There are two separate systems for recording transactions in relation to property in Ireland:
• The Registry of Deeds system operated by the Registry of Deeds.
• The Registration of Title system operated by the Land Registry.
Both systems are under the control and management of the Property Registration Authority. The two systems are mutually exclusive in the sense that in a particular transaction relating to land the title will be either:
• “unregistered” (i.e. the title is not yet registered in the Land Registry and so the Registry of Deeds system applies) or
• “registered” (i.e. the title has been registered in the Land Registry and so the Registry of Deeds system is irrelevant).
Approximately 93% of the land in Ireland is registered which represents almost 90% of titles. The primary function of the Registry of Deeds system is to provide a system of recording the existence of deeds and conveyances affecting unregistered property. A failure to register may result in that document losing priority to a subsequent document which is registered. A search in the Registry of Deeds will disclose only whether documents have been executed dealing with the land in question – to discover the effect of these documents the documents themselves (which are not retained by the Registry of Deeds) will have to be examined.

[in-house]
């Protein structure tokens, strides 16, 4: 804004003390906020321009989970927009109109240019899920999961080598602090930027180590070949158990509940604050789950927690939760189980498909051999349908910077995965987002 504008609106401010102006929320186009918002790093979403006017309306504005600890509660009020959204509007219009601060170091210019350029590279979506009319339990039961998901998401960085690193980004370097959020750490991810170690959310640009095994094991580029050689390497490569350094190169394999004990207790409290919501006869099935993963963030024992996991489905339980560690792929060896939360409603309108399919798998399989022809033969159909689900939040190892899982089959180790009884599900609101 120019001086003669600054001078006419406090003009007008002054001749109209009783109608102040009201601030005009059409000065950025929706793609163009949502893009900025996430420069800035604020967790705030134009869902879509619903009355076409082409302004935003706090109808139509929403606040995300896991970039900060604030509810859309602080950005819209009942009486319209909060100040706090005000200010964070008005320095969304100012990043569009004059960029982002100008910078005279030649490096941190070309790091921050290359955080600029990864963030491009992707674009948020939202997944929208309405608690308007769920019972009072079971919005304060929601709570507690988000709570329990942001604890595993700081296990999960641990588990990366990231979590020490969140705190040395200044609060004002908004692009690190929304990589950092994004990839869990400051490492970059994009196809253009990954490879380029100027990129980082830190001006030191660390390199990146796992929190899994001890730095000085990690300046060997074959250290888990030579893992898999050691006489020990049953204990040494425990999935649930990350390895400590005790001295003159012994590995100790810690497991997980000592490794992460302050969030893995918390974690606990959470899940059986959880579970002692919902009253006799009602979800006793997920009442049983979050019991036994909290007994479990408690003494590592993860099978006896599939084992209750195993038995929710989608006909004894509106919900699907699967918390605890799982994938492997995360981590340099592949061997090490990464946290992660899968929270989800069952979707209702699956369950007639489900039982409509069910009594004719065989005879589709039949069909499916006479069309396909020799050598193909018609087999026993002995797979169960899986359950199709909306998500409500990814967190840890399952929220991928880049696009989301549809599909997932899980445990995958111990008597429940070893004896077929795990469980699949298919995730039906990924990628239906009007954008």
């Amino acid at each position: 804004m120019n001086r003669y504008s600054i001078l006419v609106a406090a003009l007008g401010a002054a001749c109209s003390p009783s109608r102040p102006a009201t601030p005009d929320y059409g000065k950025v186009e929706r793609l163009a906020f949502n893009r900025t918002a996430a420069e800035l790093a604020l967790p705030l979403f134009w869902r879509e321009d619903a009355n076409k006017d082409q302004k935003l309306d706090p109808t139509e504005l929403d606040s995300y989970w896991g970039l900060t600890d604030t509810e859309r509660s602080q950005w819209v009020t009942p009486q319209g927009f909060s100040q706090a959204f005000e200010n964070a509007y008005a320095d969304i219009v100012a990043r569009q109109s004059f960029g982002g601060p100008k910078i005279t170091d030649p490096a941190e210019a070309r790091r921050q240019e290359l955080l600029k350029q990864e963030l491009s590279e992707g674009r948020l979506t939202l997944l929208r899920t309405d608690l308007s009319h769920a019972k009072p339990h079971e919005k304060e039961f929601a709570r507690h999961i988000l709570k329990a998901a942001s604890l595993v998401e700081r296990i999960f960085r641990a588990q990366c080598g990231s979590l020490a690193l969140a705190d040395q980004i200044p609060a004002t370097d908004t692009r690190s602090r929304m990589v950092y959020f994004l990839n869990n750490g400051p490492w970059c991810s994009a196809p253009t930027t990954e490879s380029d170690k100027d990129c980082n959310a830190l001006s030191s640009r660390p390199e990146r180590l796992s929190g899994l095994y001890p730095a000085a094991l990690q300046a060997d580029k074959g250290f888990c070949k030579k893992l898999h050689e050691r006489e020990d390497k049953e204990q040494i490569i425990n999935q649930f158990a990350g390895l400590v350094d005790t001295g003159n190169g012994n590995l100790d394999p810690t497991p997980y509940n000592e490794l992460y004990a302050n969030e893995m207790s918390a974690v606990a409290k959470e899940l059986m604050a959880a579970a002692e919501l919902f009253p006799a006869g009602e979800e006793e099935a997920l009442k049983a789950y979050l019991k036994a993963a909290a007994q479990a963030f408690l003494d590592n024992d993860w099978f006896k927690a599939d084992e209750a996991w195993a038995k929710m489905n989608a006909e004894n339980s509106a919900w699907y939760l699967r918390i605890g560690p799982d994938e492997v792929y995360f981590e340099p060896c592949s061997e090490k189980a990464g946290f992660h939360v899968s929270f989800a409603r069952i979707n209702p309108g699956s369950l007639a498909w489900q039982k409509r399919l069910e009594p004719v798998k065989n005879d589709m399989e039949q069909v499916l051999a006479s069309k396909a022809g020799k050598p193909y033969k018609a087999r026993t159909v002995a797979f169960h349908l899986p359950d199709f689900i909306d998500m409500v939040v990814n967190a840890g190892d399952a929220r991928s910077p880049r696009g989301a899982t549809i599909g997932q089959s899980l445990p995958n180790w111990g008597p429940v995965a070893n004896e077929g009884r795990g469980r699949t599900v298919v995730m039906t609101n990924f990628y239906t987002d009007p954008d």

When a title is accepted for registration in the Land Registry the original title documents are retained and permanently filed. A folio is opened in respect of the property and generally it is not necessary to refer to the original title documents again. A certified copy of this folio can be obtained with or without a copy of the map outlining the property.
The title shown on the folio is guaranteed by the State which is bound to indemnify any person who suffers loss through a mistake made by the Land Registry. A purchaser can, therefore, accept the folio as evidence of title without having to read the relevant deeds.
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